Vice President Joe Biden had a friendly exchange with his Chinese counterpart, Li Yuanchao, before heading to a luncheon on Thursday.
Andy Wong, Associated Press
Biden makes strong case for press freedom in China
- Article by: David Nakamura
- Washington Post
- December 6, 2013 - 4:28 AM
BEIJING – Vice President Joe Biden forcefully complained to Chinese leaders about threats to expel U.S. journalists as part of a government crackdown on foreign media organizations, officials said Thursday.
Biden met privately Thursday with a group of foreign journalists who are being threatened with expulsion, and reporters were told that he brought up the issue at all three of his meetings with China’s top leaders, including President Xi Jinping.
Some of the affected journalists expressed hope that with Biden personally lending his weight and potential loss of face to their cause, the chances that their visas would be granted at the last minute would increase.
Nine journalists from the New York Times have not yet received visas to remain in China past Dec. 31, the newspaper’s executive editor said, and at least 14 at Bloomberg News are similarly affected, according to a journalist briefed on the Biden meeting. In addition to the Times and Bloomberg, other media organizations represented at the meeting with Biden included the Wall Street Journal, the Financial Times and Reuters news agency, as well as the Foreign Correspondents’ Club of China.
Biden reportedly registered his concerns directly with Xi during a wide-ranging bilateral meeting a day earlier, and in a speech to U.S. business executives Thursday morning in Beijing, he publicly denounced the practice of intimidating journalists. “Innovation thrives where people breathe freely, speak freely, are able to challenge orthodoxy, where newspapers can report the truth without fear of consequences,” Biden said during his remarks. “We have many disagreements, and some profound disagreements, on some of those issues right now, in the treatment of U.S. journalists. But I believe China will be stronger and more stable and more innovative if it respects universal human rights.”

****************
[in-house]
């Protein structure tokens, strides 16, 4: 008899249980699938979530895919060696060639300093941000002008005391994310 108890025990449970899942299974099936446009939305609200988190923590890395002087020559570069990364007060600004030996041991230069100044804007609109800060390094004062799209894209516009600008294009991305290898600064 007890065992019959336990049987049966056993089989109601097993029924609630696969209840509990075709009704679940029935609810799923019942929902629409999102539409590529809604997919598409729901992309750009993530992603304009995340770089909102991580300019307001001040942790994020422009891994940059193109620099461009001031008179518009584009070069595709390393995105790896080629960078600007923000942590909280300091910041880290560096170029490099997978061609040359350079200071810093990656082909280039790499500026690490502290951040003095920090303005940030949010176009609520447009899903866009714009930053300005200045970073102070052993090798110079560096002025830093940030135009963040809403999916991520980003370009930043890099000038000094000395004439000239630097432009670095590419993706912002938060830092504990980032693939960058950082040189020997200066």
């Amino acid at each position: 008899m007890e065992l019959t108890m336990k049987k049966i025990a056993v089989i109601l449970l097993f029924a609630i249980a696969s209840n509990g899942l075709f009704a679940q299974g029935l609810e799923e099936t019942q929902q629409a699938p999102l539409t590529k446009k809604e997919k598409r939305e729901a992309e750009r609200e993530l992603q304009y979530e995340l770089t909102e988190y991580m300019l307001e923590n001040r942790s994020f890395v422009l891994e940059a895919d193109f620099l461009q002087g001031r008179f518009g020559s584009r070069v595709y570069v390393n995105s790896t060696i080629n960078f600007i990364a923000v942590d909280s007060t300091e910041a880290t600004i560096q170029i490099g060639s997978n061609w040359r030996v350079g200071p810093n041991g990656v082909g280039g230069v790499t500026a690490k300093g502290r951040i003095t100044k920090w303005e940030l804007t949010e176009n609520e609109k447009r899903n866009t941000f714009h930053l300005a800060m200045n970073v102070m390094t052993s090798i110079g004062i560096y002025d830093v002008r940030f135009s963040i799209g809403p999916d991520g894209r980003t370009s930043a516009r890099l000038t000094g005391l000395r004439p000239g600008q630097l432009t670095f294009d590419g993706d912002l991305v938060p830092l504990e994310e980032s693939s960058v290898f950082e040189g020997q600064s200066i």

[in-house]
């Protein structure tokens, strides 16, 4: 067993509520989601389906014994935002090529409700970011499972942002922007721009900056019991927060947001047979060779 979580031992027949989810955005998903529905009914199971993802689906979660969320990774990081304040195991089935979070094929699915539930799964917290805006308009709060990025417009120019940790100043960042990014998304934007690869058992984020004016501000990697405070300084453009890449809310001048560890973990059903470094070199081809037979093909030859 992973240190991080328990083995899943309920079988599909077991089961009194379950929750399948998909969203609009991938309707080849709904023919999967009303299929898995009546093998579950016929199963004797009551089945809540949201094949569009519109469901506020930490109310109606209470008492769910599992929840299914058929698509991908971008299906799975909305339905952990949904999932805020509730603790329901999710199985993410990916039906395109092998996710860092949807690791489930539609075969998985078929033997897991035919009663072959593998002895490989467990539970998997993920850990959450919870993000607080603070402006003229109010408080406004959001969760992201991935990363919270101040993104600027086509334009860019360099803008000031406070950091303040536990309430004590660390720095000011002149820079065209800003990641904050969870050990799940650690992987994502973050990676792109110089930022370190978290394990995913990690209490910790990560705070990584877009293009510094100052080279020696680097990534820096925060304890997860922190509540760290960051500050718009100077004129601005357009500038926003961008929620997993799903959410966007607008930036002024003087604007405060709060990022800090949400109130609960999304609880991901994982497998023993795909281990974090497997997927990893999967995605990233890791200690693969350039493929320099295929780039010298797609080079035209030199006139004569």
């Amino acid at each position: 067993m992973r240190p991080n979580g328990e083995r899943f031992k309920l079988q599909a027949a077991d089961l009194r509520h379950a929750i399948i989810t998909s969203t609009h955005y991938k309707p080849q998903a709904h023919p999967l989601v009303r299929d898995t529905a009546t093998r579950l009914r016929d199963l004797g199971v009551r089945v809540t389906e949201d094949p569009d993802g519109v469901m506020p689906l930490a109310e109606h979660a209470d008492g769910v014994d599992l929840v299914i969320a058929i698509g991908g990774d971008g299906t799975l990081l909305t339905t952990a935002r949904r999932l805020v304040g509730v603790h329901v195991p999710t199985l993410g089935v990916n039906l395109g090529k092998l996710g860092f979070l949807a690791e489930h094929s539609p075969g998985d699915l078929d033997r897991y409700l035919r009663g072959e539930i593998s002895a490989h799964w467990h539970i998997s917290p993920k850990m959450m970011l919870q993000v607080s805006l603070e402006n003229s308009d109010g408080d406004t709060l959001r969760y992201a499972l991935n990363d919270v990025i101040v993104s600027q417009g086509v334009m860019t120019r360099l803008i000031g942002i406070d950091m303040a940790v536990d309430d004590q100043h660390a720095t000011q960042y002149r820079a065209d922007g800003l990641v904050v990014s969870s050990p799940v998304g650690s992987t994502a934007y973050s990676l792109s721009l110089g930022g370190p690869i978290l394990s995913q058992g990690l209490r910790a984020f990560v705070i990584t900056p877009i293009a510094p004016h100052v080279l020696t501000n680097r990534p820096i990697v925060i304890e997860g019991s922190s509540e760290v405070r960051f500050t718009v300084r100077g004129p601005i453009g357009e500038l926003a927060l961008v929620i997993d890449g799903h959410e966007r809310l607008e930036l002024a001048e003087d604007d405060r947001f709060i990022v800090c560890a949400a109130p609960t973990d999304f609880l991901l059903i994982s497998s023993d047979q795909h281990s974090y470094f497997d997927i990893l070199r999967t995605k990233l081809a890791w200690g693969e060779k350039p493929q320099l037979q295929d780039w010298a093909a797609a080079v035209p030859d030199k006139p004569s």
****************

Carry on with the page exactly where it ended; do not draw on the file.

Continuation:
The Chinese government has threatened not to issue or renew work visas for journalists from the Times, Bloomberg and other organizations in the wake of critical stories. And the Times reported last month that Bloomberg editors killed two stories out of fear that the company’s journalists would be expelled, an allegation that Bloomberg officials denied.
The Wall Street Journal, the Times, Reuters and Financial Times all have Chinese websites or services that have been blocked off and on over the years. London-based Reuters was believed to have been included in the meeting with Biden because U.S. reporter Paul Mooney was refused a visa after waiting eight months to begin a new assignment in China for Reuters.
“It’s an unfortunate situation,” New York Times executive editor Jill Abramson said in a telephone interview. “We’re eager to work with Chinese officials to have our visas renewed as we have in past years.” But Chinese authorities have told Times journalists that their visas “are not being processed,” she said, and the government has complained to the paper about its stories on the vast wealth accumulated by Chinese “princelings,” top Communist Party members, bureaucrats and their relatives, saying the reports have been unfair and disrespectful of Chinese law.
Abramson strongly defended the stories, calling them “true and accurate and fair and in the larger public interest of readers around the world.” She said the Times is “prepared to cover China in every way we can.”
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